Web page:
And the atmosphere of profound respect for the Second World War generation, and for the legacy they left us, adds an added twist of irony to the fact that here in Edinburgh, the annual festival season – built around the city’s historic decision, back in 1947, to become the host of a great international festival that would help heal the wounds of a divided Europe and a divided world – is approaching not in a mood of joyful and grateful celebration, but amid the usual roars of complaint and begrudgery.
This week saw the launch of the 2019 Festival Fringe programme, accompanied by a routine chorus of groans about the sheer size of the event, and demands that someone, somewhere, should “cut it down to size”.
Once again, the Fringe is bigger than ever, this year featuring 3,841 shows, and twice as many performers as a decade ago; and it’s undeniable that the sheer scale of the Fringe, and its growing concentration around the Edinburgh University area and the Old Town, creates some temporary problems for local residents during the August weeks, in the shape of fiercely overcrowded streets, and painfully slow traffic.
There is also the constant low rumble of complaint that the festivals are elite events that mean nothing to most citizens of the city, although both statistics and anecdotal evidence suggest that this is not the case; indeed at the last count, 72 per cent of Edinburgh residents said that they felt the festivals made the city a better place to live, with those in younger age groups registering much higher scores.
So why the gloom? For two pressing reasons.
First, the Edinburgh Fringe’s unique selling point is its status as an open festival, in which anyone who can find a venue and pay the fee for inclusion in the Fringe programme is welcome to take part. In a free society, there is nothing to stop people coming to Edinburgh and hiring a venue if they want to; and as the Fringe has snowballed over the years, and cost pressures have increased, the event has acquired some of the negative characteristics of any unregulated free market, notably the dominance of those who are already wealthy.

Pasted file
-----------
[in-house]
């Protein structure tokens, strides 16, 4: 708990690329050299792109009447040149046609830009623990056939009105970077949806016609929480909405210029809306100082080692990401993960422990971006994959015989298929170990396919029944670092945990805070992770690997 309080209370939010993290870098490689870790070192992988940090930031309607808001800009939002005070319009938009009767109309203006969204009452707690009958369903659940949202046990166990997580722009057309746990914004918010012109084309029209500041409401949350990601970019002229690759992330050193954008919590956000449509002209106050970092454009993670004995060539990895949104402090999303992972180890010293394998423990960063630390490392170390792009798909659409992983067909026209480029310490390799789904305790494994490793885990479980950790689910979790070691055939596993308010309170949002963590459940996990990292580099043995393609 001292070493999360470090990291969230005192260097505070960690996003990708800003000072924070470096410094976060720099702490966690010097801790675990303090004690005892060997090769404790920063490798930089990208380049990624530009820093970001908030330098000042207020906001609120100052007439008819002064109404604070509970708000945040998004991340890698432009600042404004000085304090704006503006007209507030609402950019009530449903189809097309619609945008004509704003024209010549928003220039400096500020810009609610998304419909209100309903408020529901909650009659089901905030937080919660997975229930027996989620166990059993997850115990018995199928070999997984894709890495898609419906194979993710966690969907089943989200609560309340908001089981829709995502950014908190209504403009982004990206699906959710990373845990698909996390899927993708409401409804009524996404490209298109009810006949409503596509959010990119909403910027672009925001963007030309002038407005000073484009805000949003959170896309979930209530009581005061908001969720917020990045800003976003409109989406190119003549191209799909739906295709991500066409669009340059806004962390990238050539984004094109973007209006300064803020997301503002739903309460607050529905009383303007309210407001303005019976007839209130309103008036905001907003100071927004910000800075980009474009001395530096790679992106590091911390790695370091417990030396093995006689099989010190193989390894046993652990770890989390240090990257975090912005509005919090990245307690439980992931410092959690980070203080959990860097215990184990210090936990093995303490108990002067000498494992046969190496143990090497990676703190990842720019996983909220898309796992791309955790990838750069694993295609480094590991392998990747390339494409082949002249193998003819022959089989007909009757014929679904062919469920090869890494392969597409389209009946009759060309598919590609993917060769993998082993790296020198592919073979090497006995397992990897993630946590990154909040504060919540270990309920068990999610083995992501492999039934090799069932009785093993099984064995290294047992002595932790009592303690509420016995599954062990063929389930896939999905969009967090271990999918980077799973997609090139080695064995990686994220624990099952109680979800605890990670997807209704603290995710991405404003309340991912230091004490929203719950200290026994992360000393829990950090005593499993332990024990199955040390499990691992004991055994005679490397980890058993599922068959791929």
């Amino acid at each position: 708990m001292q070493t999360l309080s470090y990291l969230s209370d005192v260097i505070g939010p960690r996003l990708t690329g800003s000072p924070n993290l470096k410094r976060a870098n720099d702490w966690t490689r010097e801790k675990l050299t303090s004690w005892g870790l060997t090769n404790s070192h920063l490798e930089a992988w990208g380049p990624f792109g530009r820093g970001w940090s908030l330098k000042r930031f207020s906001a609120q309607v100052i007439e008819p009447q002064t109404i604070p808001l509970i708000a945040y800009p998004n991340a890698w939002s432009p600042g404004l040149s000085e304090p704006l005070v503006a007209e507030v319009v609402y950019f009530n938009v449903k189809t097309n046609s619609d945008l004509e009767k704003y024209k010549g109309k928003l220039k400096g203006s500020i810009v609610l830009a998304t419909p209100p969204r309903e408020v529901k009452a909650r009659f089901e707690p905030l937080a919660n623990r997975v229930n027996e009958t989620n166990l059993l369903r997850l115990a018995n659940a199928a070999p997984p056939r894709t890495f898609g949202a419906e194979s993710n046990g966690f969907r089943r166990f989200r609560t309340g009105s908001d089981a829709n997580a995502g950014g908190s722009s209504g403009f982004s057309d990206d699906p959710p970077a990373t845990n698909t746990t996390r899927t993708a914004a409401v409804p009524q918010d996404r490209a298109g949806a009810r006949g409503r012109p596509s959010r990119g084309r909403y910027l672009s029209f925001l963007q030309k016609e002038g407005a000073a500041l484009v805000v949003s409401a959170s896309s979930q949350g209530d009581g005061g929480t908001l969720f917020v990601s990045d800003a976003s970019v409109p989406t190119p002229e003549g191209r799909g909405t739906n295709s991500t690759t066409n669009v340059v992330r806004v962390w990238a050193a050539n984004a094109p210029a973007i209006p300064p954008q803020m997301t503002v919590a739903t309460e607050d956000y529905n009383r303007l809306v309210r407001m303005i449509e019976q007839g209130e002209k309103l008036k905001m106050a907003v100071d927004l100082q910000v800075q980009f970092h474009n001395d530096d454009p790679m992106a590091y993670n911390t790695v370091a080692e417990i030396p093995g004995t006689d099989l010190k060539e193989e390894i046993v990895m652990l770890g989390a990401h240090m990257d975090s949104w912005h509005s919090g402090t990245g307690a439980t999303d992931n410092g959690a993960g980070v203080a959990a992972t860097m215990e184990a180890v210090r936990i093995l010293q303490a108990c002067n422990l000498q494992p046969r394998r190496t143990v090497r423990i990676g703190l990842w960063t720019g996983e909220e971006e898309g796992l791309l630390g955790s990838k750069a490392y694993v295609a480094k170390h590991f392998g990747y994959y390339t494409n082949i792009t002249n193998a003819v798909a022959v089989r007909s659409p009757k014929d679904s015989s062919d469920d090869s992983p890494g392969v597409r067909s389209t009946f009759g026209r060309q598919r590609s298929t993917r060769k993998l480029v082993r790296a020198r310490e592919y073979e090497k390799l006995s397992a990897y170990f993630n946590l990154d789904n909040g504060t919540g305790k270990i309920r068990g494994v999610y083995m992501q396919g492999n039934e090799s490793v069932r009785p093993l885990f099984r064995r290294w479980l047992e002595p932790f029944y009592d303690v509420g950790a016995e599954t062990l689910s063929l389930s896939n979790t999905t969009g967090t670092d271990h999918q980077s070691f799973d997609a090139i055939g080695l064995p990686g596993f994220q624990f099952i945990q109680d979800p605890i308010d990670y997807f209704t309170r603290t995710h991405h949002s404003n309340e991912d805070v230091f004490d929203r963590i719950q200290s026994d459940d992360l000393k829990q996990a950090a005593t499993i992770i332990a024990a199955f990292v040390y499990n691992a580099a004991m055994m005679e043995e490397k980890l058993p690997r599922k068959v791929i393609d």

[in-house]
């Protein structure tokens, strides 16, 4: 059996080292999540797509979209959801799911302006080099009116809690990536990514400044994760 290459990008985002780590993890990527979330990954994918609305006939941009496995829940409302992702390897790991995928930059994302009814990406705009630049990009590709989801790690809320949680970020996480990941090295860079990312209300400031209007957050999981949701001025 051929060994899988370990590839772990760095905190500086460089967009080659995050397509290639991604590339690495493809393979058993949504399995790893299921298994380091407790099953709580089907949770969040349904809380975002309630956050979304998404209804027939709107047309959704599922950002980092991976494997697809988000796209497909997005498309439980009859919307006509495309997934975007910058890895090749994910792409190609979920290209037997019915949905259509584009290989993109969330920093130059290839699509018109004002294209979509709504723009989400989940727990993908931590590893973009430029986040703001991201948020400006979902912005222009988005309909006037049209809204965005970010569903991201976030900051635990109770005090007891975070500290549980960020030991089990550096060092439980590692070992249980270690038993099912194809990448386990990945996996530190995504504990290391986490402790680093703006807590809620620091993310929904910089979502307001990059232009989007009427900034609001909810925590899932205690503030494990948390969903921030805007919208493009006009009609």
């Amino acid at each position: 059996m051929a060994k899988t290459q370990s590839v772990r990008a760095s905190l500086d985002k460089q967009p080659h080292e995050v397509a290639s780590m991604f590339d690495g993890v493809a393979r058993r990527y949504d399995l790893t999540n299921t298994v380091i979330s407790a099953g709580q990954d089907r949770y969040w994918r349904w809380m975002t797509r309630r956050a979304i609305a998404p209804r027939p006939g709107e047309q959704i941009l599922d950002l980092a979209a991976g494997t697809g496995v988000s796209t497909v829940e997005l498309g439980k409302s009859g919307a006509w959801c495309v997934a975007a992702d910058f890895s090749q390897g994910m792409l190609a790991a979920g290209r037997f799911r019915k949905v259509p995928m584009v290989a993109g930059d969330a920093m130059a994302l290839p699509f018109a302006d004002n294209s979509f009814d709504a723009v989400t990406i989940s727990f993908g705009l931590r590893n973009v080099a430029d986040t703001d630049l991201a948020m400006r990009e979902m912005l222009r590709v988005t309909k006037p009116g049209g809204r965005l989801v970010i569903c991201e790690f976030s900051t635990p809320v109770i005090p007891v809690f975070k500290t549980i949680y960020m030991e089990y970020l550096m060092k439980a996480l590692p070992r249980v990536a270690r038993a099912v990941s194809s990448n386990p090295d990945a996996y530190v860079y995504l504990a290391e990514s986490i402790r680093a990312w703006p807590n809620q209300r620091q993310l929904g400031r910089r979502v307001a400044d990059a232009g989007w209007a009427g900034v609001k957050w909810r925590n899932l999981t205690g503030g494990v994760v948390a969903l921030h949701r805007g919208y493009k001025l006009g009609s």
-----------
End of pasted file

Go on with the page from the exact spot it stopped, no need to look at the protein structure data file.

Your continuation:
In response, all kinds of mechanisms have developed around the Fringe to try to offset the inbuilt advantage enjoyed by the well off; but problems such as the ballooning cost of accommodation continue to grow, and the Fringe sometimes struggles to counter its image as an event for the privileged, despite its record of genuine subversive openness in offering a platform to those previously silenced.
Beyond those specific problems, though, it is difficult not to feel – as Fringe director Shona McCarthy argued this week – that much of hostility directed against the August festivals is not really about the festivals at all, but about underlying issues, in Scotland’s capital and beyond, which remain painfully unresolved, and which tend to explode to the surface during the summer festival period.